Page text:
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overnight. what happened? >> reporter: well, amidst the intelligence reports, brianna, of this real and persistent threat coming both from national security adviser but also the president and here on the ground, extreme nervousness and worry about the threat of isis, which is an organization pledged to ruin this process both for the taliban and international community and the afghans. in the shawl hours of the morning, there was an exchange of fire beginning with a sniper attack that killed one afghan soldier. four other -- people working with the coalition to cur the outer perimeter came under fire consequence possibly of friendly fire when they returned and shot back at the sniper, that it was mistaken by coalition troops an attack on them and they returned
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fire, what is called a blue on blue attack. this is the first known actual attack on the coalition and its allies here at the airport, brianna. >> i have to say, sam, john berman here. your reporting has been terrific at the airport. we're lucky to have you there, but boy could it complicate the process of getting people out if the people guarding that gate, that perimeter come under attack. i do understand, sam, you've also been able to speak with people who have gotten out. what have they told you? >> well, john, they are very heartbroken but very relieved to be able to get out. there are 20,000 people here. there are another many thousands pressing up against the only entry point which is partial entry point at the british where they are beginning to swell in numbers there.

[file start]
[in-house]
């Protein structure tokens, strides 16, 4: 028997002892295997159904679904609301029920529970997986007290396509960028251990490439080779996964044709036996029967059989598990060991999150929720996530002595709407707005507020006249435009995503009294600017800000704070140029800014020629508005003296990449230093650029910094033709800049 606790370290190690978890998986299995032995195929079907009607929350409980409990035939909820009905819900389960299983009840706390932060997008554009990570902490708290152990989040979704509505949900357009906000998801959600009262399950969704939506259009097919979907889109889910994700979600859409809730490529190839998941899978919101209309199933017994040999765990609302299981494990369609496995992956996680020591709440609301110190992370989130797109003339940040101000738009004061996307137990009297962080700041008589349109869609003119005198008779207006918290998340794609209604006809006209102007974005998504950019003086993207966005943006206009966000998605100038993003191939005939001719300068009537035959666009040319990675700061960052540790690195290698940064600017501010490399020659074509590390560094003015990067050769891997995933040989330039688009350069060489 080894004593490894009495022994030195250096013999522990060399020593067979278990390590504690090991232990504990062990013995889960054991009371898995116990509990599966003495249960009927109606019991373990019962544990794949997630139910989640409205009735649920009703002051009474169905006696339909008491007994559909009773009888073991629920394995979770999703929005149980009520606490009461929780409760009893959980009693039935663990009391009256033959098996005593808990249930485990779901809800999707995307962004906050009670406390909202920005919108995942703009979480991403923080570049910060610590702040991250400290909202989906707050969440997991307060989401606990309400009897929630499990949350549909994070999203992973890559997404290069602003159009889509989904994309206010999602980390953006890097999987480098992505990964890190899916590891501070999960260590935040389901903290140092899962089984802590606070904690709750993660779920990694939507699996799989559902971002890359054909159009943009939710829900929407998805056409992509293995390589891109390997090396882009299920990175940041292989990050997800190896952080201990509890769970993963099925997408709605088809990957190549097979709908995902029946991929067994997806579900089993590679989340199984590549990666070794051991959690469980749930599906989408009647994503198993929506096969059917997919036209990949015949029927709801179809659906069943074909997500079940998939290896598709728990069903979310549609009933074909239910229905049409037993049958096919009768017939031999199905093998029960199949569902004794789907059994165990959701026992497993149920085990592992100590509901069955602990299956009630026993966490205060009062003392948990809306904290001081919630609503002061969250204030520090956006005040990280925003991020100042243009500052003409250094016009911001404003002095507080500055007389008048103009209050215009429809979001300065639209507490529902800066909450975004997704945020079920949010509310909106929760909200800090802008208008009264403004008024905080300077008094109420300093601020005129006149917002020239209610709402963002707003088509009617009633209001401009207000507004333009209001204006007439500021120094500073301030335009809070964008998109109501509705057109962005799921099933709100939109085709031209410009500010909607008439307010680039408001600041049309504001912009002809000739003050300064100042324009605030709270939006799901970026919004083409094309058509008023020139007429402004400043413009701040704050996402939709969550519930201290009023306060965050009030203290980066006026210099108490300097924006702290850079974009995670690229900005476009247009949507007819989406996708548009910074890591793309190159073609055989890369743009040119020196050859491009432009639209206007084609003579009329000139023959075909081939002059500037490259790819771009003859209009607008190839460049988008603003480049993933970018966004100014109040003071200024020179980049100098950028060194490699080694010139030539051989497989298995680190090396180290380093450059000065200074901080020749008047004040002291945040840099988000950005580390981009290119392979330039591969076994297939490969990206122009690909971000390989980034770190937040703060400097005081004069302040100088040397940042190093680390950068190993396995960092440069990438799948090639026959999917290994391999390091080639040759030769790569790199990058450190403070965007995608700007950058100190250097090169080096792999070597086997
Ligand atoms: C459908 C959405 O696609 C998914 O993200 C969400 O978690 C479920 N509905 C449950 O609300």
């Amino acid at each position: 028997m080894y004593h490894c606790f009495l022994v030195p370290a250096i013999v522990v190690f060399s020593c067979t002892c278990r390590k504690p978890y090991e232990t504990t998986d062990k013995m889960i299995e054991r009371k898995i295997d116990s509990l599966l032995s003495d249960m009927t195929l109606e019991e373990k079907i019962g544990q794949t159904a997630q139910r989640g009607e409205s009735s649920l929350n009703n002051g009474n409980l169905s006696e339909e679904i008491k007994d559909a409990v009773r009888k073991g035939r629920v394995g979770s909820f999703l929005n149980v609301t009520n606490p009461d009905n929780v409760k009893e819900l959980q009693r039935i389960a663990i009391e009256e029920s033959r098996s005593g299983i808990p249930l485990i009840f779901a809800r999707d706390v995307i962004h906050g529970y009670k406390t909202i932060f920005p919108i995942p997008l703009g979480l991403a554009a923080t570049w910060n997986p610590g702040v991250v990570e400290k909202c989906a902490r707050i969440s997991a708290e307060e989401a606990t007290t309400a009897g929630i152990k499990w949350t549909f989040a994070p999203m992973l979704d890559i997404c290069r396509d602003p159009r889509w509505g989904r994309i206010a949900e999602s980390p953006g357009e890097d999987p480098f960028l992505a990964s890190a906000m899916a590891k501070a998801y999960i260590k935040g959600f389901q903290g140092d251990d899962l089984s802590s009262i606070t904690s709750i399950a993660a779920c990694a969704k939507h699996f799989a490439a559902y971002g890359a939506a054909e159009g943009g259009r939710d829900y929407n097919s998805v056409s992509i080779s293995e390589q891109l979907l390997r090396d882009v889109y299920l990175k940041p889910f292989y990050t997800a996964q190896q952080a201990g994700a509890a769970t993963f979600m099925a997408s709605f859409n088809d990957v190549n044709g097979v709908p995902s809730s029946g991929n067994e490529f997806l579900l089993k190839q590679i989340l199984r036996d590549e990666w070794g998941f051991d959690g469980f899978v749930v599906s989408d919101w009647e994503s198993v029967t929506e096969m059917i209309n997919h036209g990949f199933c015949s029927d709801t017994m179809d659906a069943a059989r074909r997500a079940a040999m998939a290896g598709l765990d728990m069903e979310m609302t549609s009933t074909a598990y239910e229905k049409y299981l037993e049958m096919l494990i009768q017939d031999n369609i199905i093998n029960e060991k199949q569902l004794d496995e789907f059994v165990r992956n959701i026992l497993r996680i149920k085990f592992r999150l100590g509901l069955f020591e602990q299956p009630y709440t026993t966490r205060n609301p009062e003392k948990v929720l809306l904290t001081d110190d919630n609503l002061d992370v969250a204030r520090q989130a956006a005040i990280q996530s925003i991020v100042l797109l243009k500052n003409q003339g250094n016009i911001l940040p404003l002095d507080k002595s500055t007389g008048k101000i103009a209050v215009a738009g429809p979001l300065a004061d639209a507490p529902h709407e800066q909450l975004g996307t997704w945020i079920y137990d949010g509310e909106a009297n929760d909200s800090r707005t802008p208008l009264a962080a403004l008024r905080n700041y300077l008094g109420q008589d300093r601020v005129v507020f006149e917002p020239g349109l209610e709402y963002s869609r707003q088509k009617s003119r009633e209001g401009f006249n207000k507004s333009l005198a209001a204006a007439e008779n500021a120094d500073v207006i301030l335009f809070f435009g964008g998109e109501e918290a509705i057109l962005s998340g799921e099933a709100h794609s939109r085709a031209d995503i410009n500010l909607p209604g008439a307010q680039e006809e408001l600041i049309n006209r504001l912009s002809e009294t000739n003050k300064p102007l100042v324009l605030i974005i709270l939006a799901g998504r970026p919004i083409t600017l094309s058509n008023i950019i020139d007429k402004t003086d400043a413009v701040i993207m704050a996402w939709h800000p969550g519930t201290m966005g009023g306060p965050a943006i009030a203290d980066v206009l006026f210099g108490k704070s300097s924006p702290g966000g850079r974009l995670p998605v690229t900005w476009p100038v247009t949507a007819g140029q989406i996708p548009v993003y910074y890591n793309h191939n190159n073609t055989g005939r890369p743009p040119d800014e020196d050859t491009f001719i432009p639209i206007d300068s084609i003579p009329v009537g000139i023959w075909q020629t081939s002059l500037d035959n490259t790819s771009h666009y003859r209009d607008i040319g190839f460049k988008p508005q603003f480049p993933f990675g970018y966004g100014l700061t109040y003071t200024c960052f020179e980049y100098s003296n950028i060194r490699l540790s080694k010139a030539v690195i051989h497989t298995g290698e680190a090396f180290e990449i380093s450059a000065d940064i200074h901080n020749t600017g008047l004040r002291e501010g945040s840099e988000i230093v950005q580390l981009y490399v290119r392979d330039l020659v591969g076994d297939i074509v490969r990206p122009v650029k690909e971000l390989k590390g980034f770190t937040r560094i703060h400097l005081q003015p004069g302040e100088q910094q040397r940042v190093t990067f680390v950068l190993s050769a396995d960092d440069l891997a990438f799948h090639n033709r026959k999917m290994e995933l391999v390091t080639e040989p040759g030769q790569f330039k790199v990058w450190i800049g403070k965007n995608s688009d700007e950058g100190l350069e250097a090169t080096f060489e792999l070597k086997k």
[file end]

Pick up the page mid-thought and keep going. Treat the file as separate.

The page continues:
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before they can get admission. these large numbers of people are being moved from the airfield. so this is what it looked like just yesterday. >> announcer: a massive multinational air evacuation is crowding the air space above kabul. this flight is one of many coming to the rescue of thousands. the airplane brings its own security as the airport is now under threat from isis terror. >> we've landed just a few moments ago here a kabul international airport, and clearly the pace of evacuation has been picking up. there are planes leaving pretty regularly now and large numbers of refugees of evacuees getting ready to get on those flights. this is a group that are heading
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into qatar where they're hoping to stay there or move on. you're about to leave. what is going through your mind and your heart at the moment? >> yeah. actually i've told this many times that right now i have a mixed feeling being a journalist myself, probably i'm lucky enough to leave because of a lot of -- that exist here. but i'm also leaving a whole family behind. that's a lot of friends behind. i don't know how to describe this, am i happy? am i sad? with this new government, these new rulers, i'm sure they will not leave us any space to be here. >> that must break your heart? >> of course, certainly. that has already broken. but this is reality. >> your heart is already broken? >> yes, yes. >> it's not just the personal